To demonstrate how easily medical debts can accrue, Ryan painted a scenario using heart disease as an example, which is the leading cause of death in the United States. Heart disease, which includes coronary artery disease and heart attacks, costs the U.S. about $363 billion each year, according to the Centers for Disease Control and Prevention.
“Imagine you begin experiencing chest pains and are taken to the emergency room by ambulance. The doctor and nurses place an electrocardiogram and administer life-saving clot-buster medication. They conduct an angiogram during your five-day hospital stay, and you are discharged.
“Hypothetically speaking, let’s say the bill was $100,000. Your good insurance pays 80% of it, but you still have a debt of $20,000. The vast majority of people don’t have $20,000. That can be devastating to a fully insured family with two working adults.”
Lower-income, single-parent households are affected disproportionately. Ryan said if they work multiple jobs or work a shift outside of normal business hours, they may not have the ability to take themselves or their children to a doctor, which could increase the likelihood of costly trips to the emergency room for routine care. Additionally, the federal Emergency Medical Treatment & Labor Act ensures public access to emergency services regardless of ability to pay, making the emergency room the only option for those without health insurance.
Ryan said even if you do not subscribe to the idea that we are “our brother’s and sister’s keeper,” everyone should care about medical debt. It affects the cost of the entire health care system, and everyone ends up paying more.
“We pay more because the system isn’t rational. The system isn’t as balanced as it should be,” Ryan said. “We should care not only because it’s the right thing to do but because it affects all of our bottom lines.”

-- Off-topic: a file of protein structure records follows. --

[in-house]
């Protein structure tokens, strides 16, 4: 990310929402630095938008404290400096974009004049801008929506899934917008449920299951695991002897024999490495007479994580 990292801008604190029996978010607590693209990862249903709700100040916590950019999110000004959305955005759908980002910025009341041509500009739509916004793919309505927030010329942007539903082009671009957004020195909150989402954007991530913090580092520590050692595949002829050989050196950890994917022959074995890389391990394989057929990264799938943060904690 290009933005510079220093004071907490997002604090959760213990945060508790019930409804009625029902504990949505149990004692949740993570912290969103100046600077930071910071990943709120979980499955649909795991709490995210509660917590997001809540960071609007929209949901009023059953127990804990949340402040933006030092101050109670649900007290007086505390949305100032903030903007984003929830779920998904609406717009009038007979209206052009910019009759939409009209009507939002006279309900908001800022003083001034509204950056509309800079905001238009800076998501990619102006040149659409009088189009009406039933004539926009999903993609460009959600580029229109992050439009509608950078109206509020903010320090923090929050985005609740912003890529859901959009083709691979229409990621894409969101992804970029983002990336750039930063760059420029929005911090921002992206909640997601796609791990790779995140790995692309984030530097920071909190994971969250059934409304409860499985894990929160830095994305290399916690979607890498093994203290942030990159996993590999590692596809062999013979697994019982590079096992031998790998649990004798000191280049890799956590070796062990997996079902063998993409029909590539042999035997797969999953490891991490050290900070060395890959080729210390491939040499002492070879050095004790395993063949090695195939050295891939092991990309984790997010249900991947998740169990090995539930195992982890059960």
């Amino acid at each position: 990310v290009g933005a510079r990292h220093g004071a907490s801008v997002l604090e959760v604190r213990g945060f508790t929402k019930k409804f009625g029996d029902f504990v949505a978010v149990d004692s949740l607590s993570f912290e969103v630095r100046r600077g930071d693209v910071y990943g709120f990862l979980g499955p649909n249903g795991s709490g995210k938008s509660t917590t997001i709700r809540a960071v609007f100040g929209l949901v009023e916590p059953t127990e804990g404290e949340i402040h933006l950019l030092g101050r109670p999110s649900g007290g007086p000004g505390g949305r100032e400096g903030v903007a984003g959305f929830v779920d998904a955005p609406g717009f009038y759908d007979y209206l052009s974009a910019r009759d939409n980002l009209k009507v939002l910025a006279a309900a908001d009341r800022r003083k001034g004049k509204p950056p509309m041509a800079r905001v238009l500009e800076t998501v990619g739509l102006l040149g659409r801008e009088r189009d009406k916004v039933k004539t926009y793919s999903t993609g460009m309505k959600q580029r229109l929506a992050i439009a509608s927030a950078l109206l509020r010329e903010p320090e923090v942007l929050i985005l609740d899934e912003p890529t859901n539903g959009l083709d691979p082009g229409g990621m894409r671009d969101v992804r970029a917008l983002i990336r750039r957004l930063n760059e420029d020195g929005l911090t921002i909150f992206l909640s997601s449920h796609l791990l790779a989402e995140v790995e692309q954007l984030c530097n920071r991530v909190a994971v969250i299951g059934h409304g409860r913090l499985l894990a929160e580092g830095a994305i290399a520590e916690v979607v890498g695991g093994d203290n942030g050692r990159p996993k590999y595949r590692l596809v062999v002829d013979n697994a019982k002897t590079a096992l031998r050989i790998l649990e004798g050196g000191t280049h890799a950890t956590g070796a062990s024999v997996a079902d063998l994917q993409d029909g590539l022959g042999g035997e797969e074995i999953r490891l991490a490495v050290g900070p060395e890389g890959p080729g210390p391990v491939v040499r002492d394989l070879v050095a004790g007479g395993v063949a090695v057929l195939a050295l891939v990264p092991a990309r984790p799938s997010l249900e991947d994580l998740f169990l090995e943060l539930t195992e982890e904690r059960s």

On March 18, 2022, the three nationwide credit reporting agencies — Equifax, Experian and TransUnion — announced that effective July 1, 2022, paid medical collection debt will no longer be included on consumer credit reports. In addition, the time period before unpaid medical collection debt would appear on a consumer’s report will be increased from 6 months to one year. In the first half of 2023, Equifax, Experian and TransUnion will also no longer include medical collection debt under at least $500 on credit reports.
Ryan said that while the credit reporting agencies’ recent decision to change medical collection debt reporting is an important step in ensuring medical debt does not negatively impact one’s credit score, there are some limitations.
“I am appreciative of what Equifax, Experian and TransUnion are doing. I think it’s a step in the right direction,” Ryan said. “However, the debt has to be paid before it will be removed from credit reports. While some families are able to eventually do that, it will take years for many ALICE families to pay off large amounts of medical debt.”
“People deserve a healthcare system that they can access when it’s needed to receive the proper quality of care in an affordable way. As a society, we’re all made better by having that system in place.
“I remain convinced that there’s some bipartisan way to fix it. I just know that somehow as a society if we grapple with it long enough, and get the right people involved in the discussion, we’ll be able to figure it out.”